3. It doesn’t seem to have any basis in fact. Greasemonkey is does not parse pages, Firefox does. As long as the page shows up in Firefox, Greasemonkey scripts will be able to fiddle with it.Now, you might expand the argument to say content providers may try to make their sites unusable for Firefox users, thereby preventing Greasemonkey tricks indirectly. But I don’t think any content provider will be able to afford to do so in the long term, nor do I believe that the amount of Greasemonkey users is particularly significant. Only geeks really play with it; even the non-alpha-geeks playing with it are still geeks.Then, remember that Opera 8.5 has user scripts; effectively, it comes with a different flavour of Greasemonkey built right into the browser. And I doubt that it will be long before we see something comparable for IE7, once it’s out. In both cases, again, it’s the browser who does the parsing, and once it has eaten the markup, however baroque, scripts have access to it. So breaking the scripts again would require breaking the browser as a whole.In light of these facts, I see only possible course for content providers to deal with user-installed page-modifying scripts: resign themselves to the new reality.It is possible that some sort of arms race will initially ensue, but it will take place on the Javascript level, not the markup level, and it won’t last for very long.This is what I’m seeing in the future.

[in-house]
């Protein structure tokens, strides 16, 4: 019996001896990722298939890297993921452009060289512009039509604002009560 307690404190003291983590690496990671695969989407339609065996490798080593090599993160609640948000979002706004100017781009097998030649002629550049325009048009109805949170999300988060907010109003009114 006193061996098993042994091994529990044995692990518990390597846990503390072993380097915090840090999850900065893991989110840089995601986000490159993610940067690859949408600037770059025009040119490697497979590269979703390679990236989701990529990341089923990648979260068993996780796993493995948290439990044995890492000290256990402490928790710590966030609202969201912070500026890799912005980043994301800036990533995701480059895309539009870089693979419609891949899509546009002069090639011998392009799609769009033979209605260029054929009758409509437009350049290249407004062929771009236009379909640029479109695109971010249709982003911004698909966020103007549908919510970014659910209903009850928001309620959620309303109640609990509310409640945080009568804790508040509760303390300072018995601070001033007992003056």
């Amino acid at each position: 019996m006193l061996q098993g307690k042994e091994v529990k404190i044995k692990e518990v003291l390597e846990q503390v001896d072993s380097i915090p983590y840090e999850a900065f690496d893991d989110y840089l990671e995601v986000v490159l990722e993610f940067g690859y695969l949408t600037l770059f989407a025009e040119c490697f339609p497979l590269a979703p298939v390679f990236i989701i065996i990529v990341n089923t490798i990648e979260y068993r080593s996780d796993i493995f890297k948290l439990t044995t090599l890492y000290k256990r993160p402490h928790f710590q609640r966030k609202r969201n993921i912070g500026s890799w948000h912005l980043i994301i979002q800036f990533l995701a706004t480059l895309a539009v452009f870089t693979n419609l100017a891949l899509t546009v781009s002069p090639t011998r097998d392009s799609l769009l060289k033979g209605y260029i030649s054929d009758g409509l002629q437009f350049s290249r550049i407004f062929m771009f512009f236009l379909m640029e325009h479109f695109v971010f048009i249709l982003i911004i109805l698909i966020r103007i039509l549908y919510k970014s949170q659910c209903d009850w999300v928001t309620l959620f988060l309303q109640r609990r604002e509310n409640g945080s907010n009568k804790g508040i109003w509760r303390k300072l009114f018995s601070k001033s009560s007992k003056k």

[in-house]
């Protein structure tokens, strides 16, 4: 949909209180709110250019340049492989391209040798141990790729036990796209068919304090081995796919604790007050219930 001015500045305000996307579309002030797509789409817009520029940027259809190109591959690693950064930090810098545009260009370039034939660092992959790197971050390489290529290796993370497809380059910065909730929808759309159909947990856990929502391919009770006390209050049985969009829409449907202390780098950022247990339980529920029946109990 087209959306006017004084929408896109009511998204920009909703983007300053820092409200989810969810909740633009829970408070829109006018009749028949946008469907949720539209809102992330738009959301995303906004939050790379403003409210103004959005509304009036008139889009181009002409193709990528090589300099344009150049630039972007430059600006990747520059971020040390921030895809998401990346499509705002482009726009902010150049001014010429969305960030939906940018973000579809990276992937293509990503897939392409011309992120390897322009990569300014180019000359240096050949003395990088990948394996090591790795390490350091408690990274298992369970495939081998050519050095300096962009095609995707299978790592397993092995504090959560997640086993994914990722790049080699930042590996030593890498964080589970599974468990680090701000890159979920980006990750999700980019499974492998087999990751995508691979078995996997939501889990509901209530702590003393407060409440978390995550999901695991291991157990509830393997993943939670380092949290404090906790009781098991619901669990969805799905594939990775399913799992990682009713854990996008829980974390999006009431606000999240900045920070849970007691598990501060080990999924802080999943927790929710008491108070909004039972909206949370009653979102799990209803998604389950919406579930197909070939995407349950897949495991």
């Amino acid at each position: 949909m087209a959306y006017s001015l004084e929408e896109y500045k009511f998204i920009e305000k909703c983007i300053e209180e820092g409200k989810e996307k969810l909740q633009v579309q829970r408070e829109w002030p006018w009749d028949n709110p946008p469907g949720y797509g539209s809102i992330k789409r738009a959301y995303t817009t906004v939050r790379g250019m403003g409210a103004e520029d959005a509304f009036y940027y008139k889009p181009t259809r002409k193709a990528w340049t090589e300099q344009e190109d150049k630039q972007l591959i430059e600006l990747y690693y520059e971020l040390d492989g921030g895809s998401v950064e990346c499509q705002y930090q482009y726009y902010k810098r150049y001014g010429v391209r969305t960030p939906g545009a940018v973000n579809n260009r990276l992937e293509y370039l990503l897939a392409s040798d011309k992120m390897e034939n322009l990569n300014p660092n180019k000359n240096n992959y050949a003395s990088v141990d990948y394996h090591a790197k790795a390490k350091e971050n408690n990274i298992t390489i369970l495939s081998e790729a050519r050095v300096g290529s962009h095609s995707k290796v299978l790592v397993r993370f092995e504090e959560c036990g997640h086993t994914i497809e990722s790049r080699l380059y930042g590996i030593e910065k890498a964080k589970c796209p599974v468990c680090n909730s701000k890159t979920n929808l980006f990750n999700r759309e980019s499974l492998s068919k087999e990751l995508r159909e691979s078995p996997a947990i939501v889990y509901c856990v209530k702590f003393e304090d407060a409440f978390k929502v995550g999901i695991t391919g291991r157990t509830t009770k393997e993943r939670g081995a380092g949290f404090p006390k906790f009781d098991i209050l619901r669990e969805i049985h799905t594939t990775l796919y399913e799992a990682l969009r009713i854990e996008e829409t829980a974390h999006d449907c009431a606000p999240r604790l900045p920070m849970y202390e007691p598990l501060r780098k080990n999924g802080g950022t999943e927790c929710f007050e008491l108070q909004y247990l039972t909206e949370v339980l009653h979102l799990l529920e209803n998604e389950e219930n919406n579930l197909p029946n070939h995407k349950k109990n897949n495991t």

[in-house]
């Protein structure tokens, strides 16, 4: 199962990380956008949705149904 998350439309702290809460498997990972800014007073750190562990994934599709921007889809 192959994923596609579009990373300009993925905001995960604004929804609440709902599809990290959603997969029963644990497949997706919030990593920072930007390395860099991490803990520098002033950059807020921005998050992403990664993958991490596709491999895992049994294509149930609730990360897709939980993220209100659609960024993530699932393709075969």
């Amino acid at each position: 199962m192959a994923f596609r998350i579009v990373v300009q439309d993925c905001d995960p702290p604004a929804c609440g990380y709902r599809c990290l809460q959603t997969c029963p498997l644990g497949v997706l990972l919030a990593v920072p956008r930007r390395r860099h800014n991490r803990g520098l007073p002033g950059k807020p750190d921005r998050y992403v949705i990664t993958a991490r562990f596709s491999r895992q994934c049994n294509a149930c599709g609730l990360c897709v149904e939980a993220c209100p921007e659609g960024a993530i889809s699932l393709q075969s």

4. I don’t buy it. Sure it’s slightly easier to do Greasemonkey things against semantic markup, but it really isn’t that hard to do them against tag soup. Additionally, the percentage of the web browsing public using Greasemonkey is never likely to be high enough to even come on the radar of most organisations. The benefits of good markup (especially the financial benefits – cheaper to maintain, less bandwidth to pay for) are huge, while using bad markup against Greasemonkey is pretty much ineffective. Hence you’d have to be very, very stupid to use bad markup just to set back Greasemonkey script authors by a few minutes.